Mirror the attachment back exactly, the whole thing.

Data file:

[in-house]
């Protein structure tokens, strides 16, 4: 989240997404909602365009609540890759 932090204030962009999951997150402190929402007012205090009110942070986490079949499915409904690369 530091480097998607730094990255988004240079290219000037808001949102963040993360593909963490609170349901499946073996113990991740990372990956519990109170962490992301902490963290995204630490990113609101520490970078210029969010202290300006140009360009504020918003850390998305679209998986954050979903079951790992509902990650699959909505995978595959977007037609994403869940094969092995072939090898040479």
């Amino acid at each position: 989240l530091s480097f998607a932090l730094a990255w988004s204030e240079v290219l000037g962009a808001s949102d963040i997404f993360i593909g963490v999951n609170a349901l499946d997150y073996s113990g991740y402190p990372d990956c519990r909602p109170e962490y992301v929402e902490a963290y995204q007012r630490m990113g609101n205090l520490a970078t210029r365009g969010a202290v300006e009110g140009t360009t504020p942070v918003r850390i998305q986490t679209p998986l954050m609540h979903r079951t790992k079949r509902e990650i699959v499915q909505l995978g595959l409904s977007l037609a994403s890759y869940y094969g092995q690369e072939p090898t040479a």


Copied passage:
[in-house]
């Protein structure tokens, strides 16, 4: 989240997404909602365009609540890759 932090204030962009999951997150402190929402007012205090009110942070986490079949499915409904690369 530091480097998607730094990255988004240079290219000037808001949102963040993360593909963490609170349901499946073996113990991740990372990956519990109170962490992301902490963290995204630490990113609101520490970078210029969010202290300006140009360009504020918003850390998305679209998986954050979903079951790992509902990650699959909505995978595959977007037609994403869940094969092995072939090898040479």
């Amino acid at each position: 989240l530091s480097f998607a932090l730094a990255w988004s204030e240079v290219l000037g962009a808001s949102d963040i997404f993360i593909g963490v999951n609170a349901l499946d997150y073996s113990g991740y402190p990372d990956c519990r909602p109170e962490y992301v929402e902490a963290y995204q007012r630490m990113g609101n205090l520490a970078t210029r365009g969010a202290v300006e009110g140009t360009t504020p942070v918003r850390i998305q986490t679209p998986l954050m609540h979903r079951t790992k079949r509902e990650i699959v499915q909505l995978g595959l409904s977007l037609a994403s890759y869940y094969g092995q690369e072939p090898t040479a």